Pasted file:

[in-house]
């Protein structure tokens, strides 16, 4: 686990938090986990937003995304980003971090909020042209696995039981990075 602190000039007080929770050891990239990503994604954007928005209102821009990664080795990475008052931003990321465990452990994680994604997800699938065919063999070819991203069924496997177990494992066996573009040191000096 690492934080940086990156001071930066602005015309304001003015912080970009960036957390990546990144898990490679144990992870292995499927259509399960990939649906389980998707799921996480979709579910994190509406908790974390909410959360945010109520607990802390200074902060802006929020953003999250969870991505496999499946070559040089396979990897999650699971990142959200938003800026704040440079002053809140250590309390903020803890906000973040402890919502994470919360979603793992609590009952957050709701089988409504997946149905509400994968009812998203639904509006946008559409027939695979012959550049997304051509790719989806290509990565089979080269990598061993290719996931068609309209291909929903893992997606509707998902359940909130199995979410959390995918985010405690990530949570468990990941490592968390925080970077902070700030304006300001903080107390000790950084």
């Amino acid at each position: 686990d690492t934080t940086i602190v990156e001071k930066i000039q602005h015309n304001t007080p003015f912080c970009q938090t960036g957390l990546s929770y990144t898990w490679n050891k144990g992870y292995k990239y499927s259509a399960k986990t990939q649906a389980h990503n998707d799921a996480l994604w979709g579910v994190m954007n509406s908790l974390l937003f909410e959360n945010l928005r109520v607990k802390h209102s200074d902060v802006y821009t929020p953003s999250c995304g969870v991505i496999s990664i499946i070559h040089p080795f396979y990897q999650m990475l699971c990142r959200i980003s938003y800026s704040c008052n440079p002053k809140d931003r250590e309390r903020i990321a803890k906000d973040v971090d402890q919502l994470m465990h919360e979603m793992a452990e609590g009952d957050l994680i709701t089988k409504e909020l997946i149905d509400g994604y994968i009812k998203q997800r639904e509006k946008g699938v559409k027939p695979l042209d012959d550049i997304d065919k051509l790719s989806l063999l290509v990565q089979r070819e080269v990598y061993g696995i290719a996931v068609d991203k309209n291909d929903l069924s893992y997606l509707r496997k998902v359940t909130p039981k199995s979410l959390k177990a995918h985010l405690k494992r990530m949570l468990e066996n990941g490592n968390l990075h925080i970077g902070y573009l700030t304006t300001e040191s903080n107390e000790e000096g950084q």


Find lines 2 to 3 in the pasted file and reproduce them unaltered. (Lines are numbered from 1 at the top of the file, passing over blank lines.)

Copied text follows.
């Protein structure tokens, strides 16, 4: 686990938090986990937003995304980003971090909020042209696995039981990075 602190000039007080929770050891990239990503994604954007928005209102821009990664080795990475008052931003990321465990452990994680994604997800699938065919063999070819991203069924496997177990494992066996573009040191000096 690492934080940086990156001071930066602005015309304001003015912080970009960036957390990546990144898990490679144990992870292995499927259509399960990939649906389980998707799921996480979709579910994190509406908790974390909410959360945010109520607990802390200074902060802006929020953003999250969870991505496999499946070559040089396979990897999650699971990142959200938003800026704040440079002053809140250590309390903020803890906000973040402890919502994470919360979603793992609590009952957050709701089988409504997946149905509400994968009812998203639904509006946008559409027939695979012959550049997304051509790719989806290509990565089979080269990598061993290719996931068609309209291909929903893992997606509707998902359940909130199995979410959390995918985010405690990530949570468990990941490592968390925080970077902070700030304006300001903080107390000790950084």
């Amino acid at each position: 686990d690492t934080t940086i602190v990156e001071k930066i000039q602005h015309n304001t007080p003015f912080c970009q938090t960036g957390l990546s929770y990144t898990w490679n050891k144990g992870y292995k990239y499927s259509a399960k986990t990939q649906a389980h990503n998707d799921a996480l994604w979709g579910v994190m954007n509406s908790l974390l937003f909410e959360n945010l928005r109520v607990k802390h209102s200074d902060v802006y821009t929020p953003s999250c995304g969870v991505i496999s990664i499946i070559h040089p080795f396979y990897q999650m990475l699971c990142r959200i980003s938003y800026s704040c008052n440079p002053k809140d931003r250590e309390r903020i990321a803890k906000d973040v971090d402890q919502l994470m465990h919360e979603m793992a452990e609590g009952d957050l994680i709701t089988k409504e909020l997946i149905d509400g994604y994968i009812k998203q997800r639904e509006k946008g699938v559409k027939p695979l042209d012959d550049i997304d065919k051509l790719s989806l063999l290509v990565q089979r070819e080269v990598y061993g696995i290719a996931v068609d991203k309209n291909d929903l069924s893992y997606l509707r496997k998902v359940t909130p039981k199995s979410l959390k177990a995918h985010l405690k494992r990530m949570l468990e066996n990941g490592n968390l990075h925080i970077g902070y573009l700030t304006t300001e040191s903080n107390e000790e000096g950084q």